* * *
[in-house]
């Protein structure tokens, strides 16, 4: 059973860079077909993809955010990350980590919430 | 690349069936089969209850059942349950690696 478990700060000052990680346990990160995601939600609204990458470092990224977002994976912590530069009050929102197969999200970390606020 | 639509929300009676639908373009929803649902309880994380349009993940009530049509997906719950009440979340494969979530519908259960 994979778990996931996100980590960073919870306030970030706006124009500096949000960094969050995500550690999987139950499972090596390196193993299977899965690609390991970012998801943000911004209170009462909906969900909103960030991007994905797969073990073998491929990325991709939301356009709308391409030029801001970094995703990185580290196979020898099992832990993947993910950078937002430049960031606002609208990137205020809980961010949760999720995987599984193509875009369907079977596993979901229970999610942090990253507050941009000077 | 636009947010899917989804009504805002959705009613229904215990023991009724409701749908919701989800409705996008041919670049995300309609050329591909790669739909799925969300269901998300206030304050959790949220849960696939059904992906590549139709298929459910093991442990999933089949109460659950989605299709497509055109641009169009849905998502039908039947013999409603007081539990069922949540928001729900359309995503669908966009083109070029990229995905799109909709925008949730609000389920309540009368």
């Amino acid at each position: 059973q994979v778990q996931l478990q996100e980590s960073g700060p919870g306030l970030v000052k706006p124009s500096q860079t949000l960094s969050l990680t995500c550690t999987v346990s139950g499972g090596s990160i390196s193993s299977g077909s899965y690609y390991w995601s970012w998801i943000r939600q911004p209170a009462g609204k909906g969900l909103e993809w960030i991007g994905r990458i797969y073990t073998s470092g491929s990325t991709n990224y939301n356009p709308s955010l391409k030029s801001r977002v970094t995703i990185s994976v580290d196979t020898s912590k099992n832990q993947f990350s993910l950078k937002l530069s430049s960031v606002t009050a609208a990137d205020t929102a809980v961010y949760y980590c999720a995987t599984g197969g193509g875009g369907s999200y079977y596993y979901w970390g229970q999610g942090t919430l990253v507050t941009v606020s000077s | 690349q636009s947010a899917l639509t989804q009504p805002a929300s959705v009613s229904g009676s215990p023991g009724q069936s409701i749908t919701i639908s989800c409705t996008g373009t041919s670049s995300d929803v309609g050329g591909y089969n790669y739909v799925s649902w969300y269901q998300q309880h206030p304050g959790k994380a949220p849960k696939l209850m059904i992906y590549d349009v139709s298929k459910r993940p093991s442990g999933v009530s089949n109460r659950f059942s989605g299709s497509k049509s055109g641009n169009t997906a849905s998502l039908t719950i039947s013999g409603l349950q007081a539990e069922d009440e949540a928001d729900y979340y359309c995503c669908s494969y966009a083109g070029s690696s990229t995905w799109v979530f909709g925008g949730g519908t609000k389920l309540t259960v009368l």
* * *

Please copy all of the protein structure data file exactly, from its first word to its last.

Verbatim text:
[in-house]
């Protein structure tokens, strides 16, 4: 059973860079077909993809955010990350980590919430 | 690349069936089969209850059942349950690696 478990700060000052990680346990990160995601939600609204990458470092990224977002994976912590530069009050929102197969999200970390606020 | 639509929300009676639908373009929803649902309880994380349009993940009530049509997906719950009440979340494969979530519908259960 994979778990996931996100980590960073919870306030970030706006124009500096949000960094969050995500550690999987139950499972090596390196193993299977899965690609390991970012998801943000911004209170009462909906969900909103960030991007994905797969073990073998491929990325991709939301356009709308391409030029801001970094995703990185580290196979020898099992832990993947993910950078937002430049960031606002609208990137205020809980961010949760999720995987599984193509875009369907079977596993979901229970999610942090990253507050941009000077 | 636009947010899917989804009504805002959705009613229904215990023991009724409701749908919701989800409705996008041919670049995300309609050329591909790669739909799925969300269901998300206030304050959790949220849960696939059904992906590549139709298929459910093991442990999933089949109460659950989605299709497509055109641009169009849905998502039908039947013999409603007081539990069922949540928001729900359309995503669908966009083109070029990229995905799109909709925008949730609000389920309540009368």
């Amino acid at each position: 059973q994979v778990q996931l478990q996100e980590s960073g700060p919870g306030l970030v000052k706006p124009s500096q860079t949000l960094s969050l990680t995500c550690t999987v346990s139950g499972g090596s990160i390196s193993s299977g077909s899965y690609y390991w995601s970012w998801i943000r939600q911004p209170a009462g609204k909906g969900l909103e993809w960030i991007g994905r990458i797969y073990t073998s470092g491929s990325t991709n990224y939301n356009p709308s955010l391409k030029s801001r977002v970094t995703i990185s994976v580290d196979t020898s912590k099992n832990q993947f990350s993910l950078k937002l530069s430049s960031v606002t009050a609208a990137d205020t929102a809980v961010y949760y980590c999720a995987t599984g197969g193509g875009g369907s999200y079977y596993y979901w970390g229970q999610g942090t919430l990253v507050t941009v606020s000077s | 690349q636009s947010a899917l639509t989804q009504p805002a929300s959705v009613s229904g009676s215990p023991g009724q069936s409701i749908t919701i639908s989800c409705t996008g373009t041919s670049s995300d929803v309609g050329g591909y089969n790669y739909v799925s649902w969300y269901q998300q309880h206030p304050g959790k994380a949220p849960k696939l209850m059904i992906y590549d349009v139709s298929k459910r993940p093991s442990g999933v009530s089949n109460r659950f059942s989605g299709s497509k049509s055109g641009n169009t997906a849905s998502l039908t719950i039947s013999g409603l349950q007081a539990e069922d009440e949540a928001d729900y979340y359309c995503c669908s494969y966009a083109g070029s690696s990229t995905w799109v979530f909709g925008g949730g519908t609000k389920l309540t259960v009368l």